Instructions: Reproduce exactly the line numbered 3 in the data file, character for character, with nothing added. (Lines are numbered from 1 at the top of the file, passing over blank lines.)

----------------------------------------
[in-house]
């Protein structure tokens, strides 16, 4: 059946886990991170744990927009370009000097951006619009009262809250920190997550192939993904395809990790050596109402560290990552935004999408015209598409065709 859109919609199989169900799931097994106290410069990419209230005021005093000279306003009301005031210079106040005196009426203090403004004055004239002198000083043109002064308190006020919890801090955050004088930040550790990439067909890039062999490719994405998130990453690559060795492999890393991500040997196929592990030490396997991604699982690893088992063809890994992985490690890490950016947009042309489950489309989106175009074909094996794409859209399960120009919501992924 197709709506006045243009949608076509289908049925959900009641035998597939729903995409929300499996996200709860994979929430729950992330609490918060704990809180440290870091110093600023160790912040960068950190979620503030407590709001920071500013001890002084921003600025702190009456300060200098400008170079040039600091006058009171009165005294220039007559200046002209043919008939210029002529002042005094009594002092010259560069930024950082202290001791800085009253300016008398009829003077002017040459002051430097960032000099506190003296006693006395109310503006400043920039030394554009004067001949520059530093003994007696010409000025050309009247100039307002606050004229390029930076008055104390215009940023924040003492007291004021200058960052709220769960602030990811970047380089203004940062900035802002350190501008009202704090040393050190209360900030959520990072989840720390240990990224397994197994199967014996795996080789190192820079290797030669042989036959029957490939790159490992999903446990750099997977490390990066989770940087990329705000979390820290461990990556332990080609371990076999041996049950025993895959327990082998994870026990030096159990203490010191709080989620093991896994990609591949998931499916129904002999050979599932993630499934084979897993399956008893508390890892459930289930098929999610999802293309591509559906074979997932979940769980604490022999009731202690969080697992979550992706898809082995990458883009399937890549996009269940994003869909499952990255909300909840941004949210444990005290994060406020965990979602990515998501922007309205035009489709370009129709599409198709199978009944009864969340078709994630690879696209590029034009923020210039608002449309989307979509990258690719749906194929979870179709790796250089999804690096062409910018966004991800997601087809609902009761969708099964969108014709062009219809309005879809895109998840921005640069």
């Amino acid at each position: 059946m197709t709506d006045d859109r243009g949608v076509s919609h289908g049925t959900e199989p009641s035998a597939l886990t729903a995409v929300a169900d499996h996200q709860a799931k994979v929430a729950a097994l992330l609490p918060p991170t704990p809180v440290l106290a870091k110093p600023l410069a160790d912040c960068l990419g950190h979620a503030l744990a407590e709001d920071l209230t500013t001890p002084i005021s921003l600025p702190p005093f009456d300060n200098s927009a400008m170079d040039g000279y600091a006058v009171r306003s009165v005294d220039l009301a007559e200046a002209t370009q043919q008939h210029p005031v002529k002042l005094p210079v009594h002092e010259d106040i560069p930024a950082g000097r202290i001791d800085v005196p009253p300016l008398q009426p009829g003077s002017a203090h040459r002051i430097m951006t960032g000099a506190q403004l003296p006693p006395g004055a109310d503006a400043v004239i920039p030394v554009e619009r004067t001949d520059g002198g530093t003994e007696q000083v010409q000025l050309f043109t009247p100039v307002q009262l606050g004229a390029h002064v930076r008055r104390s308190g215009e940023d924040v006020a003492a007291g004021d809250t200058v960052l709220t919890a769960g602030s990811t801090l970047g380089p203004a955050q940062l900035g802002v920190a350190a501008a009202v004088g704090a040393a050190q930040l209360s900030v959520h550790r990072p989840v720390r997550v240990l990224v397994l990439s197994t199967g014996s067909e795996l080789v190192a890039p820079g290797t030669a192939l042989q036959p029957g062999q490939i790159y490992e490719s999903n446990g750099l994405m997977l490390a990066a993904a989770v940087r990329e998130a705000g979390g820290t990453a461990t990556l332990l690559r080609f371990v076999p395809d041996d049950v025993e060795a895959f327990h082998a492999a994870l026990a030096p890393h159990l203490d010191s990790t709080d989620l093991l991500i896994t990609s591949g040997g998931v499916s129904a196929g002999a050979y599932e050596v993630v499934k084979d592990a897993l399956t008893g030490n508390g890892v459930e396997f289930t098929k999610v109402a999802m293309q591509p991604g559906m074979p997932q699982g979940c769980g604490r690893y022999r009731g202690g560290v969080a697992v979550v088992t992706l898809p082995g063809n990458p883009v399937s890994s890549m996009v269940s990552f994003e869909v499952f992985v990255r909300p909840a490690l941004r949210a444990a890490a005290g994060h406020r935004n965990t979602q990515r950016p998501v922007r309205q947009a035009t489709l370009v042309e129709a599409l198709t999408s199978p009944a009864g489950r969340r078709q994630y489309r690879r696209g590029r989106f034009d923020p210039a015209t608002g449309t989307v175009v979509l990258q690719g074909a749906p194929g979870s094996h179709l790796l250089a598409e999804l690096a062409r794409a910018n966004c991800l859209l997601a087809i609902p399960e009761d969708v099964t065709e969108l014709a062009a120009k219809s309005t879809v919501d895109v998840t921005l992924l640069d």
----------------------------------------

């Amino acid at each position: 059946m197709t709506d006045d859109r243009g949608v076509s919609h289908g049925t959900e199989p009641s035998a597939l886990t729903a995409v929300a169900d499996h996200q709860a799931k994979v929430a729950a097994l992330l609490p918060p991170t704990p809180v440290l106290a870091k110093p600023l410069a160790d912040c960068l990419g950190h979620a503030l744990a407590e709001d920071l209230t500013t001890p002084i005021s921003l600025p702190p005093f009456d300060n200098s927009a400008m170079d040039g000279y600091a006058v009171r306003s009165v005294d220039l009301a007559e200046a002209t370009q043919q008939h210029p005031v002529k002042l005094p210079v009594h002092e010259d106040i560069p930024a950082g000097r202290i001791d800085v005196p009253p300016l008398q009426p009829g003077s002017a203090h040459r002051i430097m951006t960032g000099a506190q403004l003296p006693p006395g004055a109310d503006a400043v004239i920039p030394v554009e619009r004067t001949d520059g002198g530093t003994e007696q000083v010409q000025l050309f043109t009247p100039v307002q009262l606050g004229a390029h002064v930076r008055r104390s308190g215009e940023d924040v006020a003492a007291g004021d809250t200058v960052l709220t919890a769960g602030s990811t801090l970047g380089p203004a955050q940062l900035g802002v920190a350190a501008a009202v004088g704090a040393a050190q930040l209360s900030v959520h550790r990072p989840v720390r997550v240990l990224v397994l990439s197994t199967g014996s067909e795996l080789v190192a890039p820079g290797t030669a192939l042989q036959p029957g062999q490939i790159y490992e490719s999903n446990g750099l994405m997977l490390a990066a993904a989770v940087r990329e998130a705000g979390g820290t990453a461990t990556l332990l690559r080609f371990v076999p395809d041996d049950v025993e060795a895959f327990h082998a492999a994870l026990a030096p890393h159990l203490d010191s990790t709080d989620l093991l991500i896994t990609s591949g040997g998931v499916s129904a196929g002999a050979y599932e050596v993630v499934k084979d592990a897993l399956t008893g030490n508390g890892v459930e396997f289930t098929k999610v109402a999802m293309q591509p991604g559906m074979p997932q699982g979940c769980g604490r690893y022999r009731g202690g560290v969080a697992v979550v088992t992706l898809p082995g063809n990458p883009v399937s890994s890549m996009v269940s990552f994003e869909v499952f992985v990255r909300p909840a490690l941004r949210a444990a890490a005290g994060h406020r935004n965990t979602q990515r950016p998501v922007r309205q947009a035009t489709l370009v042309e129709a599409l198709t999408s199978p009944a009864g489950r969340r078709q994630y489309r690879r696209g590029r989106f034009d923020p210039a015209t608002g449309t989307v175009v979509l990258q690719g074909a749906p194929g979870s094996h179709l790796l250089a598409e999804l690096a062409r794409a910018n966004c991800l859209l997601a087809i609902p399960e009761d969708v099964t065709e969108l014709a062009a120009k219809s309005t879809v919501d895109v998840t921005l992924l640069d």